but also use Malwarebytes which is focused as the name implies on Malware.
Since it's heavily tied into Windows, that can be a pro or a con. I have my own concerns (may be tin foil out based), the one thing that I don't like about Defender is that it is tied into the OS. MS has has a habit of tying in programs (that are theirs) that make it hard for the user to remove them and use what you want, so at times they can be at odds with whatever "you" are wanting to run. I prefer things to be modular and take bits and pieces that I want. I know, that isn't really about does it do a good job or not, just remember that it is tied into MS and what concerns one may have for that. I don't like the fact that they (MS) is getting really bad about interjecting ads to users that they are putting in adds in WordPad. Friggin' WordPad.
Now, tabling that, from what I have heard, it seems to be a mixed bag. Some like it and some don't. I think to a certain degree, they are all "six in one, half a dozen in the other".
Malware is a broad umbrella term that is a catchall. Virus, ransomware, adware, just forms of malware. Now, if they focus are a specific subset of malware, that could be something else. I have used that program many years ago, I remember liking it, but I haven't kept up as to what they try to target/focus on now.
I have to say, due to the nature of anti whatever you want to run, really vet it, because the level of access that it has on the computer, willingly from the user, can be just as bad as what they are supposed to be protecting one from.
Good points all. One thing I really like aboubt that integration is that Windows has a specific ransomeware controlled access that allows you to identify particular directories to revoke access. Also has ability to whitelist apps that need access to those folders. Check out https://www.howtogeek.com/511744/do-you-need-anti-ransomware-software-for-your-pc/
Had a customer recently hacked and ransomed, shut them down for a week.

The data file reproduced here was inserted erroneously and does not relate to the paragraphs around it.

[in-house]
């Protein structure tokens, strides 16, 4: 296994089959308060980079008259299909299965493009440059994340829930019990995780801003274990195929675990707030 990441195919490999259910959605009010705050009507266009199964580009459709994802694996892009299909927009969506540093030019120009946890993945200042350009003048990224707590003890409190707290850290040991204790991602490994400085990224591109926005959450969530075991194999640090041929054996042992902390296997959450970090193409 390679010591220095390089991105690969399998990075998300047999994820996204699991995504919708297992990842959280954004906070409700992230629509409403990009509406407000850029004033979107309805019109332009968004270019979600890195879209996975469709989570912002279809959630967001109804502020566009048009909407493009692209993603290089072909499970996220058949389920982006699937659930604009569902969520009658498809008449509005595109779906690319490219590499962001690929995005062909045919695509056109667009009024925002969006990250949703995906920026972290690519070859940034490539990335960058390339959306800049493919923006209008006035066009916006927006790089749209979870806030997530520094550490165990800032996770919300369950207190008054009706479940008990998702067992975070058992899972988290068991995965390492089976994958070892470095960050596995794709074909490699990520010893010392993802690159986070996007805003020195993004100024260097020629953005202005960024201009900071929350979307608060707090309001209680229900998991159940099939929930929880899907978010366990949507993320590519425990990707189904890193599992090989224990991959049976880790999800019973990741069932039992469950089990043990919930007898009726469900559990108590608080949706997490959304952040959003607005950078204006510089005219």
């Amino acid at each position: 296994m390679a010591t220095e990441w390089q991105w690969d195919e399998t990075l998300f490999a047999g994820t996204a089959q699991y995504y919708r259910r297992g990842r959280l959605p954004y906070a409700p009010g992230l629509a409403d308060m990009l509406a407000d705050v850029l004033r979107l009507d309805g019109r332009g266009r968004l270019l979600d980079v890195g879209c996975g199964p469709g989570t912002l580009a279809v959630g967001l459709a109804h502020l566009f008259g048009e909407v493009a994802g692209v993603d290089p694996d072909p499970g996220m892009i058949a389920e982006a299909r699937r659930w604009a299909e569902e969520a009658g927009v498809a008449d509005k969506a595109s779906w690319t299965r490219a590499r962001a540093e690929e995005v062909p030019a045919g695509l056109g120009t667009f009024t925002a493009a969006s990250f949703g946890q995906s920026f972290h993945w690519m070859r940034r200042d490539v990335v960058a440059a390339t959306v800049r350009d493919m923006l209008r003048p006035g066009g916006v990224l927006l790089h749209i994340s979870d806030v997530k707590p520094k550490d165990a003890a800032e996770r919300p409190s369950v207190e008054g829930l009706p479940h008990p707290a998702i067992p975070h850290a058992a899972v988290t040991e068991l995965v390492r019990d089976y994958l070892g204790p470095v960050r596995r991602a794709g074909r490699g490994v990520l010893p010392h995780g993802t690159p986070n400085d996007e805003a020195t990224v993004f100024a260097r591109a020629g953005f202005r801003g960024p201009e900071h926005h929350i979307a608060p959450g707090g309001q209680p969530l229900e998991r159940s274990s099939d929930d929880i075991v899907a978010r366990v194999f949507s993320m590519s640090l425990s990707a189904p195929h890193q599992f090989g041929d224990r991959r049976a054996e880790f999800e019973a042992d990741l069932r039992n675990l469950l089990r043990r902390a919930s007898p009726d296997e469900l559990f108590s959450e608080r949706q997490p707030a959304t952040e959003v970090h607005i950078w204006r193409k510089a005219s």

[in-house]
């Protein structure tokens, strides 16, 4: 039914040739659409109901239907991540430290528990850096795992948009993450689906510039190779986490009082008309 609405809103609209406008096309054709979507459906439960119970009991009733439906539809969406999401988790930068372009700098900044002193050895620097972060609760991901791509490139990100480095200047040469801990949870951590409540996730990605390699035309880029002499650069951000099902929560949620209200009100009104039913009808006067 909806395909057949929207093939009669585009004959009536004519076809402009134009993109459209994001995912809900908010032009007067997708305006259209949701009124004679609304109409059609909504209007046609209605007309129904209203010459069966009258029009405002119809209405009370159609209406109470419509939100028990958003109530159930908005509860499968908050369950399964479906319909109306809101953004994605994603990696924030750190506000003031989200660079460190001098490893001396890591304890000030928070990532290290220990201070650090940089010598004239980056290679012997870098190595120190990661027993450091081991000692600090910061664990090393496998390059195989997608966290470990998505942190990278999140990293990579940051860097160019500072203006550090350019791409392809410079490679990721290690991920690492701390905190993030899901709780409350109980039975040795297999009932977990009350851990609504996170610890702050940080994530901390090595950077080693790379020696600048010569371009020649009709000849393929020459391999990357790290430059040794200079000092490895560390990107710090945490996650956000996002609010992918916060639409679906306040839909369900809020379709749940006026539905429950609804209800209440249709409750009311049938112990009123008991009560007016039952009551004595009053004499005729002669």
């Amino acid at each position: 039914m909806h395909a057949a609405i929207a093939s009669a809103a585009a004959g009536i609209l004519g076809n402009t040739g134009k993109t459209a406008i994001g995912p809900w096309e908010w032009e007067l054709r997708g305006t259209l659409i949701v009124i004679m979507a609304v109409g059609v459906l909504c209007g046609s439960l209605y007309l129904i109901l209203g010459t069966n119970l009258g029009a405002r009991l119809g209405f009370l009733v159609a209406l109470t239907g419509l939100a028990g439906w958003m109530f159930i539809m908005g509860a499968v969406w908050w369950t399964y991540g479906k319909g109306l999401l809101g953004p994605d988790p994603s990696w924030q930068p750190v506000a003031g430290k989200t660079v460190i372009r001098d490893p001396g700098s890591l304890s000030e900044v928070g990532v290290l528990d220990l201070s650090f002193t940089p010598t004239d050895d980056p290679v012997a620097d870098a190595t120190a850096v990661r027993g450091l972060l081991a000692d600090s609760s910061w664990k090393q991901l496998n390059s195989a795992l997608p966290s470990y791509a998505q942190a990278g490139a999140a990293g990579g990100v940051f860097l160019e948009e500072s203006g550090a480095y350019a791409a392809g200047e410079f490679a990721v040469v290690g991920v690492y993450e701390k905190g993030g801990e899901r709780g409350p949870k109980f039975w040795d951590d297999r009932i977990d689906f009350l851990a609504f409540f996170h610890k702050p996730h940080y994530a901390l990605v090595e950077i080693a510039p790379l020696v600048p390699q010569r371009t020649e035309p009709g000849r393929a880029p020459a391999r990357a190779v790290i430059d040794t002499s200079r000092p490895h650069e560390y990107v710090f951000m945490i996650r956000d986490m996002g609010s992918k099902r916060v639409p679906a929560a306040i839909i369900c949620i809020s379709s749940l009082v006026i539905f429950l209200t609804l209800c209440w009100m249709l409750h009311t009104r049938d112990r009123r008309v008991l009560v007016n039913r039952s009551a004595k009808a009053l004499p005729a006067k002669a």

I not going to be thought well of after my saying this, but I firmly believe that ransomware shouldn't be a thing. I do not know of an instance to where if a user had done appropriate backups, it is just wipe and deploy. Now depending on how long one has gone between when the issue happened and their last backup, may have some data loss there, but it is no were near as bad or crippling as it would have been without a back up schema in place.
As storage has gone down significantly over the years for what one gets, this really shouldn't be an issue. Wipe and deploy the backups.
I also believe one OS is more susceptible to malware in general then the others and it's really not due to the size of it's user base, although that is icing on the cake. But I digress.
Storing backups on mapped drives and local attached storage can be hacked and encrypted. So a combined strategy of local, offsite physical, and incremental cloud backup is probably best.
PS - Although they are certainly out there and likely more so in the graphics business, I personally don't know many businesses that keep their primary business data on systems using the 'other' OS you no doubt refer to, so user base is probably is the driver for what thieves target.
Our biggest defense is safe web browsing,
Agreed 100%I not going to be thought well of after my saying this, but I firmly believe that ransomware shouldn't be a thing.
I haven't used it in a long time, so it could be better, but McAfee used to lock up and slow down my computer constantly.What are your opinion of McAfee? Mines up in a few days, it was installed on my computer when I bought it...
Im running Avira, but who knows they may do whatever they want with info one day also. selling info must be big business